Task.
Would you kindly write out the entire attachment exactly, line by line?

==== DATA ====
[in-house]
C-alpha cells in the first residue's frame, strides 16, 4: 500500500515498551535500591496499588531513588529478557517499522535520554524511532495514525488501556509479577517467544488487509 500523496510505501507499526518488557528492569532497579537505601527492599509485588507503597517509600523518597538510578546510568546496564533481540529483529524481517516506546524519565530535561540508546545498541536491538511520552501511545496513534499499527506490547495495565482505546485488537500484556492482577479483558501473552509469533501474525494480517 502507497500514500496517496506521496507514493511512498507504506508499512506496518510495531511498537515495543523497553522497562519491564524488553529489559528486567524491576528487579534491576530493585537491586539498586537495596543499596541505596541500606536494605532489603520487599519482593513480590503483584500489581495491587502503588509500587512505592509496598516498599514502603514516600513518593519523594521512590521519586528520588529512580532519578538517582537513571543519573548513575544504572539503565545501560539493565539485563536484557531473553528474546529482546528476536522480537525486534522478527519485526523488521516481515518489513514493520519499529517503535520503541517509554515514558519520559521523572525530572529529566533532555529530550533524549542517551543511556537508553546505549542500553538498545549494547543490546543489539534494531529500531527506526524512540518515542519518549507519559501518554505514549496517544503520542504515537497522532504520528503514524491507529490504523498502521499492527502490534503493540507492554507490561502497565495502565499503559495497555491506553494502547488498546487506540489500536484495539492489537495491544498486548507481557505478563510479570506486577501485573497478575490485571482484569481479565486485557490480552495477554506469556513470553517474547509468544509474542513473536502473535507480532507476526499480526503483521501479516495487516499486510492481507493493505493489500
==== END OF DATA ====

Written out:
[in-house]
C-alpha cells in the first residue's frame, strides 16, 4: 500500500515498551535500591496499588531513588529478557517499522535520554524511532495514525488501556509479577517467544488487509 500523496510505501507499526518488557528492569532497579537505601527492599509485588507503597517509600523518597538510578546510568546496564533481540529483529524481517516506546524519565530535561540508546545498541536491538511520552501511545496513534499499527506490547495495565482505546485488537500484556492482577479483558501473552509469533501474525494480517 502507497500514500496517496506521496507514493511512498507504506508499512506496518510495531511498537515495543523497553522497562519491564524488553529489559528486567524491576528487579534491576530493585537491586539498586537495596543499596541505596541500606536494605532489603520487599519482593513480590503483584500489581495491587502503588509500587512505592509496598516498599514502603514516600513518593519523594521512590521519586528520588529512580532519578538517582537513571543519573548513575544504572539503565545501560539493565539485563536484557531473553528474546529482546528476536522480537525486534522478527519485526523488521516481515518489513514493520519499529517503535520503541517509554515514558519520559521523572525530572529529566533532555529530550533524549542517551543511556537508553546505549542500553538498545549494547543490546543489539534494531529500531527506526524512540518515542519518549507519559501518554505514549496517544503520542504515537497522532504520528503514524491507529490504523498502521499492527502490534503493540507492554507490561502497565495502565499503559495497555491506553494502547488498546487506540489500536484495539492489537495491544498486548507481557505478563510479570506486577501485573497478575490485571482484569481479565486485557490480552495477554506469556513470553517474547509468544509474542513473536502473535507480532507476526499480526503483521501479516495487516499486510492481507493493505493489500